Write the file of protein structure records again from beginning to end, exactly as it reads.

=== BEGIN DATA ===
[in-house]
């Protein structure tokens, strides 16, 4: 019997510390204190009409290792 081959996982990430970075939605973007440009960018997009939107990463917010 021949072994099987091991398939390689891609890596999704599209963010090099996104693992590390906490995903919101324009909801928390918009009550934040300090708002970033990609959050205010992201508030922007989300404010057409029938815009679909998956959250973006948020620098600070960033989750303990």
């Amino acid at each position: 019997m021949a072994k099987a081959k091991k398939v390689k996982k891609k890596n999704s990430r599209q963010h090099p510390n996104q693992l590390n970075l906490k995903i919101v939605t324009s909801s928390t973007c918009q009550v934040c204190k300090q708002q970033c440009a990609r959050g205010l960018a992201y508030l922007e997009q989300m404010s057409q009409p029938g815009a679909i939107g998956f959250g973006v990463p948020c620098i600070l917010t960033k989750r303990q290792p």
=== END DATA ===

[in-house]
């Protein structure tokens, strides 16, 4: 019997510390204190009409290792 081959996982990430970075939605973007440009960018997009939107990463917010 021949072994099987091991398939390689891609890596999704599209963010090099996104693992590390906490995903919101324009909801928390918009009550934040300090708002970033990609959050205010992201508030922007989300404010057409029938815009679909998956959250973006948020620098600070960033989750303990």
């Amino acid at each position: 019997m021949a072994k099987a081959k091991k398939v390689k996982k891609k890596n999704s990430r599209q963010h090099p510390n996104q693992l590390n970075l906490k995903i919101v939605t324009s909801s928390t973007c918009q009550v934040c204190k300090q708002q970033c440009a990609r959050g205010l960018a992201y508030l922007e997009q989300m404010s057409q009409p029938g815009a679909i939107g998956f959250g973006v990463p948020c620098i600070l917010t960033k989750r303990q290792p």